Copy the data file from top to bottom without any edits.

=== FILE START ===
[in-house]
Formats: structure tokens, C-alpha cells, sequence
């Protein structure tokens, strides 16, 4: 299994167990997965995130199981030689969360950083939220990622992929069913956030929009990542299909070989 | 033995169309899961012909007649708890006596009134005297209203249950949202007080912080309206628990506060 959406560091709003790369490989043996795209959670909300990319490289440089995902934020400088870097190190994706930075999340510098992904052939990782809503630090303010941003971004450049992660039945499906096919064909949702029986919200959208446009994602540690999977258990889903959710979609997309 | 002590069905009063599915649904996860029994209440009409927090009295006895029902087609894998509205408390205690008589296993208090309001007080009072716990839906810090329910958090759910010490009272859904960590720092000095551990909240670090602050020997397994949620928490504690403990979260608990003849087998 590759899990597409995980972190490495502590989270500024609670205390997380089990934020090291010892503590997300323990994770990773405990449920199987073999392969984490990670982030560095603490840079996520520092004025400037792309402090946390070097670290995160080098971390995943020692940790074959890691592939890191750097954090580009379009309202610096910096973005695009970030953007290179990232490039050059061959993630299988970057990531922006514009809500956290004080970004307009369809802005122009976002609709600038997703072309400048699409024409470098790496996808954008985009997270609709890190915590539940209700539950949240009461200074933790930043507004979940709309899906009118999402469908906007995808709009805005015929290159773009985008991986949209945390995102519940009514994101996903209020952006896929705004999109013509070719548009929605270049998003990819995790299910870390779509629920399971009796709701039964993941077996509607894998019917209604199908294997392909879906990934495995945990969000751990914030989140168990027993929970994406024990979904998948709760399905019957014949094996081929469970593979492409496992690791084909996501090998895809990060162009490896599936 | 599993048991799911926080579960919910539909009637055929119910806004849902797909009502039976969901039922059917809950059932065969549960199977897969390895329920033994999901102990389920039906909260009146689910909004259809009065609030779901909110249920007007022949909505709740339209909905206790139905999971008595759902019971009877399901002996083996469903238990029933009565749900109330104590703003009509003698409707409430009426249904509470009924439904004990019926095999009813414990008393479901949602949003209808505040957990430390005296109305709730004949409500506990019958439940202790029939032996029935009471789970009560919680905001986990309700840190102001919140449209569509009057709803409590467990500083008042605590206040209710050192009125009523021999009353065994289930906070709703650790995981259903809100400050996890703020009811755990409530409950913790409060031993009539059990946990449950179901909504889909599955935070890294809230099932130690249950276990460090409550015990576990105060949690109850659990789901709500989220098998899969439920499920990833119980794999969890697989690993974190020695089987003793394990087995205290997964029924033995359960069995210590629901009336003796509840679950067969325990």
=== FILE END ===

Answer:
[in-house]
Formats: structure tokens, C-alpha cells, sequence
């Protein structure tokens, strides 16, 4: 299994167990997965995130199981030689969360950083939220990622992929069913956030929009990542299909070989 | 033995169309899961012909007649708890006596009134005297209203249950949202007080912080309206628990506060 959406560091709003790369490989043996795209959670909300990319490289440089995902934020400088870097190190994706930075999340510098992904052939990782809503630090303010941003971004450049992660039945499906096919064909949702029986919200959208446009994602540690999977258990889903959710979609997309 | 002590069905009063599915649904996860029994209440009409927090009295006895029902087609894998509205408390205690008589296993208090309001007080009072716990839906810090329910958090759910010490009272859904960590720092000095551990909240670090602050020997397994949620928490504690403990979260608990003849087998 590759899990597409995980972190490495502590989270500024609670205390997380089990934020090291010892503590997300323990994770990773405990449920199987073999392969984490990670982030560095603490840079996520520092004025400037792309402090946390070097670290995160080098971390995943020692940790074959890691592939890191750097954090580009379009309202610096910096973005695009970030953007290179990232490039050059061959993630299988970057990531922006514009809500956290004080970004307009369809802005122009976002609709600038997703072309400048699409024409470098790496996808954008985009997270609709890190915590539940209700539950949240009461200074933790930043507004979940709309899906009118999402469908906007995808709009805005015929290159773009985008991986949209945390995102519940009514994101996903209020952006896929705004999109013509070719548009929605270049998003990819995790299910870390779509629920399971009796709701039964993941077996509607894998019917209604199908294997392909879906990934495995945990969000751990914030989140168990027993929970994406024990979904998948709760399905019957014949094996081929469970593979492409496992690791084909996501090998895809990060162009490896599936 | 599993048991799911926080579960919910539909009637055929119910806004849902797909009502039976969901039922059917809950059932065969549960199977897969390895329920033994999901102990389920039906909260009146689910909004259809009065609030779901909110249920007007022949909505709740339209909905206790139905999971008595759902019971009877399901002996083996469903238990029933009565749900109330104590703003009509003698409707409430009426249904509470009924439904004990019926095999009813414990008393479901949602949003209808505040957990430390005296109305709730004949409500506990019958439940202790029939032996029935009471789970009560919680905001986990309700840190102001919140449209569509009057709803409590467990500083008042605590206040209710050192009125009523021999009353065994289930906070709703650790995981259903809100400050996890703020009811755990409530409950913790409060031993009539059990946990449950179901909504889909599955935070890294809230099932130690249950276990460090409550015990576990105060949690109850659990789901709500989220098998899969439920499920990833119980794999969890697989690993974190020695089987003793394990087995205290997964029924033995359960069995210590629901009336003796509840679950067969325990």